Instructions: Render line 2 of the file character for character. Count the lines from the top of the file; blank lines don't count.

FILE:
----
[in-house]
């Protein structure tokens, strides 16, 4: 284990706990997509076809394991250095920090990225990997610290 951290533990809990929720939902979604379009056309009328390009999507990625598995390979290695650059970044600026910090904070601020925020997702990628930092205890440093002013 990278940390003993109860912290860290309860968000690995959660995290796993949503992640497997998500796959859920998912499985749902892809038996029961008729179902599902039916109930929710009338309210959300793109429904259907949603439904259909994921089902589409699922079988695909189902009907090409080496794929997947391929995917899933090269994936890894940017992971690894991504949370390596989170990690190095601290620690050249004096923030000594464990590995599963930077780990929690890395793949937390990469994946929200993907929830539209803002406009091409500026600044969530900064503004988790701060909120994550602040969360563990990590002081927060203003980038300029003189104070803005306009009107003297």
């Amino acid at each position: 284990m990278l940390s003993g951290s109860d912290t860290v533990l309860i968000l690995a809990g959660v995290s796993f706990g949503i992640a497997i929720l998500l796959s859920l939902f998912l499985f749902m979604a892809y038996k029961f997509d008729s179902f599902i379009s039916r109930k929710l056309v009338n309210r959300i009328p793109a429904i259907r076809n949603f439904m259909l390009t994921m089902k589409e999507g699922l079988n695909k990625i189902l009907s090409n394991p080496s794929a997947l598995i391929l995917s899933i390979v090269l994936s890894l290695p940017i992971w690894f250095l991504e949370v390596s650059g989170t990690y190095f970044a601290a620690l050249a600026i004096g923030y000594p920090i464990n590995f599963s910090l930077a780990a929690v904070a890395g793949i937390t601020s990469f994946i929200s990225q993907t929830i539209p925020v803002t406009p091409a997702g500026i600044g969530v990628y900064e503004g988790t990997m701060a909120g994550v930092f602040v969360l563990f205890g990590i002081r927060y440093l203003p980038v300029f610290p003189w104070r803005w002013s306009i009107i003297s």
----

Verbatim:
């Protein structure tokens, strides 16, 4: 284990706990997509076809394991250095920090990225990997610290 951290533990809990929720939902979604379009056309009328390009999507990625598995390979290695650059970044600026910090904070601020925020997702990628930092205890440093002013 990278940390003993109860912290860290309860968000690995959660995290796993949503992640497997998500796959859920998912499985749902892809038996029961008729179902599902039916109930929710009338309210959300793109429904259907949603439904259909994921089902589409699922079988695909189902009907090409080496794929997947391929995917899933090269994936890894940017992971690894991504949370390596989170990690190095601290620690050249004096923030000594464990590995599963930077780990929690890395793949937390990469994946929200993907929830539209803002406009091409500026600044969530900064503004988790701060909120994550602040969360563990990590002081927060203003980038300029003189104070803005306009009107003297």